Oral and Maxillofacial Surgery Curriculum

2 Purpose

The purpose of the curriculum for OMFS is to develop, by certification, competent doctors, able to deliver excellent outcomes for patients as consultant surgeons in the UK. The curriculum will provide consultant surgeons with the generic professional and specialty-specific capabilities needed to manage patients presenting with the full range of acute OMFS conditions up to, including and beyond the point of operation, and to manage the full range of acute and elective conditions in the generality of the specialty. OMFS surgeons tend to focus their training and subsequent practice in one or more areas allowing flexibility to meet patient and service demands. Trainees will be entrusted to undertake the role of the general OMFS Specialty Registrar (StR) during training and will be qualified at certification to apply for consultant posts in OMFS in the UK or Republic of Ireland.

Patient safety and competent practice are both essential and the curriculum has been designed so that the learning experience itself should not affect patient safety. Patient safety is the first priority of training demonstrated through safety-critical content, expected levels of performance, critical progression points, required breadth of experience and levels of trainer supervision needed for safe and professional practice. Upon satisfactory completion of training programmes, we expect trainees to be able to work safely and competently in the defined area of practice and to be able to manage or mitigate relevant risks effectively. A feature of the curriculum is that it promotes and encourages excellence through the setting of high-level outcomes, supervision levels for excellence, and tailored assessment and feedback, allowing trainees to progress at their own rate.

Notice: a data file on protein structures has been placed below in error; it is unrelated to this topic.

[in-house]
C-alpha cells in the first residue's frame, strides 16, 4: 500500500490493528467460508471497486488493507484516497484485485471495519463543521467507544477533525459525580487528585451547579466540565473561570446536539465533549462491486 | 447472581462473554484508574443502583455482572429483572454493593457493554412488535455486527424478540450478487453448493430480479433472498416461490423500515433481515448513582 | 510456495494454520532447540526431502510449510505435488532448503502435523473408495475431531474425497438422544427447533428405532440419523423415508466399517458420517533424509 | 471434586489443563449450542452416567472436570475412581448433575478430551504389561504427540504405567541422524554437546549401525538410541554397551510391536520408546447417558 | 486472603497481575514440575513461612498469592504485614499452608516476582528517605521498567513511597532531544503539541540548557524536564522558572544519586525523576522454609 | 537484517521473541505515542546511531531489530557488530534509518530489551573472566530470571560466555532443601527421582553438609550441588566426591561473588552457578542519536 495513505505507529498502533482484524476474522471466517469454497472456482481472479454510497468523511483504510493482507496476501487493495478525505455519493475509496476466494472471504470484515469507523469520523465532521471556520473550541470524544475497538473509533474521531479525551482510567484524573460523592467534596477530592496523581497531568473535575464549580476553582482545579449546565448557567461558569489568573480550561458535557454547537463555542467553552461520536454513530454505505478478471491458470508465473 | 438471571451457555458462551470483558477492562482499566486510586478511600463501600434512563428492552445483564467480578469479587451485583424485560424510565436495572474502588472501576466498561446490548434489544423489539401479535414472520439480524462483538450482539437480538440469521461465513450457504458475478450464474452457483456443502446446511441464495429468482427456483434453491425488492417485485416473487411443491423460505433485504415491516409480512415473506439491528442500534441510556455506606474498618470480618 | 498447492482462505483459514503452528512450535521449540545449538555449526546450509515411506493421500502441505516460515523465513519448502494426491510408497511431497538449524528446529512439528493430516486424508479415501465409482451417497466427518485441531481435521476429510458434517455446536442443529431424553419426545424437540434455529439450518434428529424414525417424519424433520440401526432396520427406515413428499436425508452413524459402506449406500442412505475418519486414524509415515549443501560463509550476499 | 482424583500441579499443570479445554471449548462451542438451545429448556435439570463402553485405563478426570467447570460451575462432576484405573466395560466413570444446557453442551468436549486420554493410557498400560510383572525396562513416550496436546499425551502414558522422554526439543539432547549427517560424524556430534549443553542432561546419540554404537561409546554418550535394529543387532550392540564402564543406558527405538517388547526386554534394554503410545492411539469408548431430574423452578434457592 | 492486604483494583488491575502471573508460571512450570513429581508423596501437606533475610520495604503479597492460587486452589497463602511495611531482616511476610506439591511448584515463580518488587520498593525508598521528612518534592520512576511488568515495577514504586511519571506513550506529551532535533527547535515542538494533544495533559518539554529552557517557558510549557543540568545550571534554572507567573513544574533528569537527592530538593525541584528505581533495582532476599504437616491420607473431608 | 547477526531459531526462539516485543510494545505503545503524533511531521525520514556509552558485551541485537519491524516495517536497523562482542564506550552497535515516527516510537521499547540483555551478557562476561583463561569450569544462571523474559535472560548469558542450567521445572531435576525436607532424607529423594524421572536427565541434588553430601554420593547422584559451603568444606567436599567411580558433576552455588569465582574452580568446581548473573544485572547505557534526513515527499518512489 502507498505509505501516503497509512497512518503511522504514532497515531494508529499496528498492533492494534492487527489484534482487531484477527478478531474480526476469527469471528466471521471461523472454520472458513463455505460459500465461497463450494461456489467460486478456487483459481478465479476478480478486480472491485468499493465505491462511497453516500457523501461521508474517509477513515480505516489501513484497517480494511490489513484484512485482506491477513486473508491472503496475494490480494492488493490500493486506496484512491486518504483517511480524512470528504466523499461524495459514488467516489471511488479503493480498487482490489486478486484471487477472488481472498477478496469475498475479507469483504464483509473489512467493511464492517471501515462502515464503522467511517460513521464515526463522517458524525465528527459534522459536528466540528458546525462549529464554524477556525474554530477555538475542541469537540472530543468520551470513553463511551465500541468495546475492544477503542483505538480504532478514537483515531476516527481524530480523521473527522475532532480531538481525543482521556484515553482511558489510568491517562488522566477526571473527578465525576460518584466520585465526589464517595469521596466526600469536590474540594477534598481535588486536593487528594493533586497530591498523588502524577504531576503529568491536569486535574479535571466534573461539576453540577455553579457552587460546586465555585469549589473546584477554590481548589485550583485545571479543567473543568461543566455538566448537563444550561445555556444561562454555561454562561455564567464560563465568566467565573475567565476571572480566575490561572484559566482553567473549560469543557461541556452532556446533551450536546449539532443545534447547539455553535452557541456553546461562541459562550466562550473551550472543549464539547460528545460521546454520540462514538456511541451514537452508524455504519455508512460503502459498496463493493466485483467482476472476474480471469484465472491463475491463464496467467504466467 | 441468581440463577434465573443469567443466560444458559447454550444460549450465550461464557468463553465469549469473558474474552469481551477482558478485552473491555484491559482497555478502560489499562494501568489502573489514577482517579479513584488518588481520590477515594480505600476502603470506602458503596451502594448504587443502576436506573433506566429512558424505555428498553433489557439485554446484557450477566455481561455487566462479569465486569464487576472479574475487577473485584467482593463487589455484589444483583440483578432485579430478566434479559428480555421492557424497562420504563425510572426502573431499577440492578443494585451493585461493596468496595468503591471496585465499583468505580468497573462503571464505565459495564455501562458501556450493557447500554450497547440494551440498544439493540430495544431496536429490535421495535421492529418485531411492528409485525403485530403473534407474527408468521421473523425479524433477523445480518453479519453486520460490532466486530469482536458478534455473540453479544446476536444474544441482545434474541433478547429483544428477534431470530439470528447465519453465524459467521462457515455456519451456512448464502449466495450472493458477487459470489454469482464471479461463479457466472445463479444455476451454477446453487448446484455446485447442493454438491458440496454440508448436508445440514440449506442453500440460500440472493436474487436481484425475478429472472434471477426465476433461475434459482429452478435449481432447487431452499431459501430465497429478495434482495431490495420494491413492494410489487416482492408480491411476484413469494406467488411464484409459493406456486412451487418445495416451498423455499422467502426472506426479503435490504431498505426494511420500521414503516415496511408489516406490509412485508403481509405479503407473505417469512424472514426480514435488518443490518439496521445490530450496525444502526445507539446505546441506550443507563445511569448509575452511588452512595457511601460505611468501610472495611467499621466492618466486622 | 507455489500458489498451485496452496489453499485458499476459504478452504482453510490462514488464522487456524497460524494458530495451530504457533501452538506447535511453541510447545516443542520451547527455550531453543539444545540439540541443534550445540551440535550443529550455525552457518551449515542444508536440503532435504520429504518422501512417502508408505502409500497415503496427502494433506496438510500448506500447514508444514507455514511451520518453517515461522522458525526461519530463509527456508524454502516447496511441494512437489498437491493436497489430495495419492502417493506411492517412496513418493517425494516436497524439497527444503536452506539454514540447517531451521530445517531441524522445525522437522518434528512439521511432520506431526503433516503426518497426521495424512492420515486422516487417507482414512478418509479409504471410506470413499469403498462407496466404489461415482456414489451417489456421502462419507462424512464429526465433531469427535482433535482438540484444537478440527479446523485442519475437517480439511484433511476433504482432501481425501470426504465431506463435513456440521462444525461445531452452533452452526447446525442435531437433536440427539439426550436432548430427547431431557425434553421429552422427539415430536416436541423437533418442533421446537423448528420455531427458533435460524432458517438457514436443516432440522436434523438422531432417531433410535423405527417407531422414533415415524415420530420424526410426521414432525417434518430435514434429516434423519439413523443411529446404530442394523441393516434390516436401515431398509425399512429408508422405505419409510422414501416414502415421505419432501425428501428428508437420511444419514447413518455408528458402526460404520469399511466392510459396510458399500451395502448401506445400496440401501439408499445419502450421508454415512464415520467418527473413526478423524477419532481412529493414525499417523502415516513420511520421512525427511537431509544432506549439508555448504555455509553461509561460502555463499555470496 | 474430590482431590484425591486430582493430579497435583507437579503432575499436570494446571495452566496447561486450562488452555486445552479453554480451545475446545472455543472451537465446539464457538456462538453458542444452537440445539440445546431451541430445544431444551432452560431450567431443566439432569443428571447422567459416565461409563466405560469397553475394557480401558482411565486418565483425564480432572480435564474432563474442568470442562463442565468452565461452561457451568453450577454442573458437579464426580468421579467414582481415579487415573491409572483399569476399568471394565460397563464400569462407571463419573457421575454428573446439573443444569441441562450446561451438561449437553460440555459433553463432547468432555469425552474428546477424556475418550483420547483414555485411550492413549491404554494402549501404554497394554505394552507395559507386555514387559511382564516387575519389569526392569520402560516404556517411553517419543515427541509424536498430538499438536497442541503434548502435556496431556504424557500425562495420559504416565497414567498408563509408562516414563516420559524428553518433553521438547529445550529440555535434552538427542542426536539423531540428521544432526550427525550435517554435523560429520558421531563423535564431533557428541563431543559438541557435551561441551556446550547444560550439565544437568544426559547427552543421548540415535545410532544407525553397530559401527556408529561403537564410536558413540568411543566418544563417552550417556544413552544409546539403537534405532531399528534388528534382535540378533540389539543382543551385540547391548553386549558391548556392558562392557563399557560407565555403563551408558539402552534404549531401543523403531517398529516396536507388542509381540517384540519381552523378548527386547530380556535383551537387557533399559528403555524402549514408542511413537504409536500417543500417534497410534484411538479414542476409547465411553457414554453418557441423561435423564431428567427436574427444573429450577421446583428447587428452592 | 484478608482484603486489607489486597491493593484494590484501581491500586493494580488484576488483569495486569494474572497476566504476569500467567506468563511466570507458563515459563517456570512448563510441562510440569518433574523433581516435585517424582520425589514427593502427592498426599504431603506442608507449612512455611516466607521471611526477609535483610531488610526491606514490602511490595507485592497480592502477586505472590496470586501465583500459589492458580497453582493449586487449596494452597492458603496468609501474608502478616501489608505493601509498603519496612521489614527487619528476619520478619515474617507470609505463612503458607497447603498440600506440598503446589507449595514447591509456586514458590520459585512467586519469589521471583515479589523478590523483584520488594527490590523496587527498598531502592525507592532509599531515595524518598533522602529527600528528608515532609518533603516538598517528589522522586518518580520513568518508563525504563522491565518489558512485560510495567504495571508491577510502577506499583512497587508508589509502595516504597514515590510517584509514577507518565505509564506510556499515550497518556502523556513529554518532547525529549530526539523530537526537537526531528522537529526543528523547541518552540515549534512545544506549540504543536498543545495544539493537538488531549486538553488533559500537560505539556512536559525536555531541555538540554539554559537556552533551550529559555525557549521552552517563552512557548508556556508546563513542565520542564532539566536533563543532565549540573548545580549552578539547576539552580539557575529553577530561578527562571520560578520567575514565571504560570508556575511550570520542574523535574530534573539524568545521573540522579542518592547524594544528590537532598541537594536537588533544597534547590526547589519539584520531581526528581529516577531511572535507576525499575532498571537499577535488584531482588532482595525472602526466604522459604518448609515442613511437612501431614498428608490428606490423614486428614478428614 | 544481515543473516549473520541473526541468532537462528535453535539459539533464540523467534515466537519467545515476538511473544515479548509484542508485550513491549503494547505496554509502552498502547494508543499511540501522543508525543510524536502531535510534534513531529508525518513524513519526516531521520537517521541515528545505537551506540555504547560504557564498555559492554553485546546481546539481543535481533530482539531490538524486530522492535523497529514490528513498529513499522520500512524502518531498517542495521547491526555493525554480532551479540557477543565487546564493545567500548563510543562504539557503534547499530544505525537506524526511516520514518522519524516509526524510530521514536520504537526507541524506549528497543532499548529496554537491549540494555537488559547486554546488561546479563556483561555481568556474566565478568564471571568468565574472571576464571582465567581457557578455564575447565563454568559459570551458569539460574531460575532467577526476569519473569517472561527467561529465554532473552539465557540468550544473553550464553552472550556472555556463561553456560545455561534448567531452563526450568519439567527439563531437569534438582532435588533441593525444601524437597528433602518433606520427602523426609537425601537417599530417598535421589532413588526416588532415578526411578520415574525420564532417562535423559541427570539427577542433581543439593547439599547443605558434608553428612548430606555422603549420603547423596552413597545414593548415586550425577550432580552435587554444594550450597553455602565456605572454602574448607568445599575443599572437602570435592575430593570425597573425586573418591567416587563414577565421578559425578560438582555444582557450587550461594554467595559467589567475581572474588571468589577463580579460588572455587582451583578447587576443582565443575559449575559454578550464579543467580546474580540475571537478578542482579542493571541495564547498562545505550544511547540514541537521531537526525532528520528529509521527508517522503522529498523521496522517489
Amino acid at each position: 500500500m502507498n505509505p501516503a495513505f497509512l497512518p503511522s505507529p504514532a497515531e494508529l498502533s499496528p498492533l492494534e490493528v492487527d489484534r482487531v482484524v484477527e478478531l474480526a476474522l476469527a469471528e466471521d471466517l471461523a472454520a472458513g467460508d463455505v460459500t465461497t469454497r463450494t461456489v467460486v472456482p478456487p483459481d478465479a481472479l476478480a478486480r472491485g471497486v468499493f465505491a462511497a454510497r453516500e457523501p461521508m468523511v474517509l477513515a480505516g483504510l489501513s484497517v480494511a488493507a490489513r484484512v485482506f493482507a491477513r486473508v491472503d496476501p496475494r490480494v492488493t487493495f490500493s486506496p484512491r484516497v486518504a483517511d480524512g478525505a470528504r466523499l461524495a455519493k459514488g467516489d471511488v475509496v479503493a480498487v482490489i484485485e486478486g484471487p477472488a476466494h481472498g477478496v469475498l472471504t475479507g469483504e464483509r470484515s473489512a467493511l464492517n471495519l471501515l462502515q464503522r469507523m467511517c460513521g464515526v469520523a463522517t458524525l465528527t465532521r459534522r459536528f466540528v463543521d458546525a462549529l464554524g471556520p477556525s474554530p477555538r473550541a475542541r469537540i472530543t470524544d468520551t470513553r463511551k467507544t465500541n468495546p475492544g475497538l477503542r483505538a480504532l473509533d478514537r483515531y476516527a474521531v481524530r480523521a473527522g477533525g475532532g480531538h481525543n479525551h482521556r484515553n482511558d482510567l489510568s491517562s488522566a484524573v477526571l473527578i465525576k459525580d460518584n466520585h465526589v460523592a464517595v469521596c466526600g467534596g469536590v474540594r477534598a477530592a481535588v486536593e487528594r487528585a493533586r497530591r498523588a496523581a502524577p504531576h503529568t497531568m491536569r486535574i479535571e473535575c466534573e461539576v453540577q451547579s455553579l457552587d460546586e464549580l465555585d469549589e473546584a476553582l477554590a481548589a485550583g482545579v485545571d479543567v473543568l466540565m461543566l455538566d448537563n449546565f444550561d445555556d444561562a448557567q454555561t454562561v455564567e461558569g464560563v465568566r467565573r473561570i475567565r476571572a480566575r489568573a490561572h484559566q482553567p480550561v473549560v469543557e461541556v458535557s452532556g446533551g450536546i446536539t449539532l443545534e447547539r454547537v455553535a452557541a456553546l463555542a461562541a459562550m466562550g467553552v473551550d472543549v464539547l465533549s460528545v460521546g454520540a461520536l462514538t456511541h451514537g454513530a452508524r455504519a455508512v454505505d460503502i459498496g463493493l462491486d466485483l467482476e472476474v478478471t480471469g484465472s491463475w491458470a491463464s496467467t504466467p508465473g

This purpose statement has been endorsed by the GMC’s Curriculum Oversight Group and confirmed as meeting the needs of the health services of the countries of the UK.

The Shape of Training (SoT) review1 and Excellence by Design: standards for postgraduate curricula2 provided opportunities to reform postgraduate training. The OMFS curriculum will produce a workforce fit for the needs of patients, producing doctors who are more patient-focused, more general and who have more flexibility in their career structure. The GMC’s introduction of updated standards for curricula and assessment processes laid out in Excellence by Design requires all medical curricula to be based on high-level outcomes. The high-level outcomes in this curriculum are called Capabilities in Practice (CiPs) and integrate parts of the syllabus to describe the professional tasks within the scope of specialty practice. At the centre of each of these groups of tasks are Generic Professional Capabilities3 (GPCs), interdependent essential capabilities that underpin professional medical practice and are common to all who practise medicine. The GPCs are in keeping with Good Medical Practice (GMP)4. Equipping all trainees with these transferable capabilities should result in a more flexible, adaptable workforce.

The curriculum has been developed in consultation with stakeholders, including trainees, trainers, employers, lay representatives and other groups, ensuring the development of a curriculum that is fair, flexible, non-discriminatory, fit for purpose today with the capacity to evolve in future iterations in response to changing needs of patients. There was agreement that the curriculum will develop surgeons who possess the broad-based knowledge and skills to manage unselected emergency and elective patients referred to secondary care, providing general treatment plans and recognising the need for referral to sub-specialist care where appropriate. OMFS consultants on completion of training will be able to demonstrate competence across the breadth of the specialty to the levels defined in the specialty-specific curriculum. At certification, an OMFS surgeon will be able to demonstrate the capability to manage an unselected acute emergency adult and paediatric take. The necessary applied clinical knowledge and skills are described in the OMFS specialty-specific syllabus modules.